Protecting Your Outdoor Plants in Freezing Temperatures

Preparing for cold weather is necessary not just in our home, as those of us with somewhat drafty houses will seal up windows with plastic covering or close off rooms that aren’t used often in order to conserve energy, but it’s also necessary for the plants you have outside.

First things first, you need to make sure the plants you have are hardy enough to withstand freezing temperatures. Even some perennials are only capable of surviving until next year if the weather provides the right conditions during the winter months.

Pay attention to hardiness zone maps for your area when deciding what plants to use in your landscaping design. Most local nurseries and hardware stores like Lowe’s will only sell plants for the hardiness zone they are located in. However, mail order bulbs and dormant plants can be a whole other story, so plan wisely. Of course, Peppy Developments can assist you in discovering plants that will thrive best in your area.

Even the winter hardy plants you have need protection as the colder months approach. Most importantly, you need to mulch your garden in the fall or beginning of winter, preferably before the first freeze. Which pretty much means, since it’s now the end of December, that if you haven’t done it, you need to mulch right now.

Mulching helps to protect the root system of your plants. It needs to be at least two inches deep and about two inches away from the base of the plant, with the exception of plants like roses and cane berries, which you need to cover until spring. Ideal types of mulch include wood chips, straw, leaves, peat moss, grass clippings and saw dust.

Check the soil under mulch once a month to make sure it’s staying moist. This is especially necessary for plants under evergreens or the eaves of houses, since the soil tends to dry out in these locations during the winter. If you find the soil to be dry, it may be necessary to do a quick watering in mid- winter.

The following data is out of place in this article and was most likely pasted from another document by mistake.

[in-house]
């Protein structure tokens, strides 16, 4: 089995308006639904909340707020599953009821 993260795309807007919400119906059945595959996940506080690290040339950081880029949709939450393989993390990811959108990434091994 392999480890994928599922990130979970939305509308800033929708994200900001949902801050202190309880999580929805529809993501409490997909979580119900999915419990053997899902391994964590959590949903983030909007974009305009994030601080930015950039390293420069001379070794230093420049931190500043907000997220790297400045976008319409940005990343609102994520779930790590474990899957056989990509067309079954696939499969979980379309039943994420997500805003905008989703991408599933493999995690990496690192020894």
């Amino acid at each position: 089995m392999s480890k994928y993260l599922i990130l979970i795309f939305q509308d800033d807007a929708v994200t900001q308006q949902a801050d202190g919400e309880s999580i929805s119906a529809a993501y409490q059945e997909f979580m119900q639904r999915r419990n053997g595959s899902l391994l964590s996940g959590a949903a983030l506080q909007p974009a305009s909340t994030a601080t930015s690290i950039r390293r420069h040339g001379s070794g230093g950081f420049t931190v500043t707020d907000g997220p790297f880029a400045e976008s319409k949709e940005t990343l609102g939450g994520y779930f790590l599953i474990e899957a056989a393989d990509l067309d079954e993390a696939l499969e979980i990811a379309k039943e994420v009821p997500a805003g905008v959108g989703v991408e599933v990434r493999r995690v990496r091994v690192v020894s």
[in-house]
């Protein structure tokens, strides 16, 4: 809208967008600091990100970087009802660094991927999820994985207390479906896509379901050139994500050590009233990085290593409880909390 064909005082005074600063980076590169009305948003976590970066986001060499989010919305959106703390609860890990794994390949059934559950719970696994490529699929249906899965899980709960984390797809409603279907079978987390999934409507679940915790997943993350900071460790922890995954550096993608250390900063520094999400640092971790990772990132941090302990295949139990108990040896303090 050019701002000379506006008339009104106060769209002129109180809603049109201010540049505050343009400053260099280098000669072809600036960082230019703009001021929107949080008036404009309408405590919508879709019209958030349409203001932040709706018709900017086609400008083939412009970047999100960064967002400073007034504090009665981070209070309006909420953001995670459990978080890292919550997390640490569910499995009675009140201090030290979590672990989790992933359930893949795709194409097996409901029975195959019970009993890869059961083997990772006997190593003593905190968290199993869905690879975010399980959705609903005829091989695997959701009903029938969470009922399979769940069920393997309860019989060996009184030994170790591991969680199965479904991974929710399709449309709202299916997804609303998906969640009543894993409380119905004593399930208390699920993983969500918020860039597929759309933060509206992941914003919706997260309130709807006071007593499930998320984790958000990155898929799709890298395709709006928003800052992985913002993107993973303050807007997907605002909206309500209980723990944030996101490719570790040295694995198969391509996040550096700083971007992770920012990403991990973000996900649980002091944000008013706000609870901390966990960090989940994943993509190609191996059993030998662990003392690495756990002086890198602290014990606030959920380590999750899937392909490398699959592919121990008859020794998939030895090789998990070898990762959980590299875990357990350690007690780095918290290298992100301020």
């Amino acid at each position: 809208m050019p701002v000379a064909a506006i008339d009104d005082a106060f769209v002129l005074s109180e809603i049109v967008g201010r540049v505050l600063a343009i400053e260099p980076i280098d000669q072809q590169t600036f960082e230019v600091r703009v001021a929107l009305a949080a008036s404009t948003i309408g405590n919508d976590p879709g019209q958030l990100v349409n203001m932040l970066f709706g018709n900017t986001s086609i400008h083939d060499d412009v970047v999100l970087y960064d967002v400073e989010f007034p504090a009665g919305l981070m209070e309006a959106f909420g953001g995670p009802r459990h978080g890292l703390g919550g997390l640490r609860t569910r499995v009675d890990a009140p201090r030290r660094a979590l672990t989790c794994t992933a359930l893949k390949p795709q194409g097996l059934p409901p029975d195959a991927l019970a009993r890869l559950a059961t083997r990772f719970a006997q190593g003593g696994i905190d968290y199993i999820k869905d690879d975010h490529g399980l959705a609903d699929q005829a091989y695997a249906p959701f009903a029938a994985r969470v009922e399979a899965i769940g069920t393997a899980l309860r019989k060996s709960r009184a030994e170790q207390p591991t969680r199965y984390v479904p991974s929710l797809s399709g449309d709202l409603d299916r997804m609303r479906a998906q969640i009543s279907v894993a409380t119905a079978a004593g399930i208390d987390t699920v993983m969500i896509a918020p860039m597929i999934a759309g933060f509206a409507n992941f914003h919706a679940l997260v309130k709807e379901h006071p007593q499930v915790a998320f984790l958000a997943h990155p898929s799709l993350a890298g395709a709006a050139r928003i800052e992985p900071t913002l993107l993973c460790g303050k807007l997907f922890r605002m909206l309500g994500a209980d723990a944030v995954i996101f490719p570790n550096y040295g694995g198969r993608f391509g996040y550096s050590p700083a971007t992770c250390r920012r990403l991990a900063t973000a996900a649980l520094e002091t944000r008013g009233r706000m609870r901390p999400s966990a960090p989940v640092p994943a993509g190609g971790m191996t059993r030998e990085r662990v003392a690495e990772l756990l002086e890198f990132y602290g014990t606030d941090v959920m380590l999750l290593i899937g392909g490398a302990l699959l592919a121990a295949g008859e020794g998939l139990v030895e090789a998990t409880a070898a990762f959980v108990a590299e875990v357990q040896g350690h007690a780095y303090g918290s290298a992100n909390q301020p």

As mentioned, some perennials require a bit of extra work in order to survive the winter months in certain hardiness zones. You may find that you need to remove the tublars (the large potato-like root system base of the plant) in the fall and store them in a cool dark place until your replant in the spring.

While this can be some trouble, plants like this differ from annuals in that they last an entire growing season and continue to increase in size every year, just as if they remained in the ground. On the plus side, you can redesign your flower bed a bit each year with these.


Cover Your Less Hardy Plants

While you’ve likely heard of covering plants in the early spring to protect from a late frost, there are some plants that would also benefit from a covering throughout the winter, such as rhododendrons, camellias, azaleas and other early flowering plants.

Ideally, you need to use a cloth material such as burlap, a sheet or thin blankets, because this allows air to move through the covering (after all, plants need air too). Plastic should be avoided, because the greenhouse effect it makes can cause more harm than good.

You also need to make sure the material doesn’t touch the plant, so that it doesn’t freeze to the leaves and branches. You can do this by placing stakes in the ground around the plant and draping the material.

Believe it or not, even up to three inches of a light snow can provide some much needed protection for your less hardy plants in the winter. It both puts a protective coating over the leaves and provides a moisture seal over the ground, keeping out a freeze at the same time.

Of course, a heavier snow can have the opposite result. The weight of a heavy snow and/or ice can cause branches to break, causes sometimes considerable damage to your plants (trees and shrubs often suffer this fate in a hard winter, like the Ice Storm of 2007 the Ozarks faced). In the event of a heavy snow, shake it from the branches of trees and shrubs.

Potted Plants
Don’t forget to bring your potted plants indoors for the winter at the first sign of freezing, or even close to freezing, temperatures. Keep them indoors near a window that gets plenty of light. Once the temperatures moderate in early spring, stick your potted plants back outdoors for optimal growth results.

Keep all these things in mind as you prepare for winter months and you’ll have a beautiful garden to show off in the spring.

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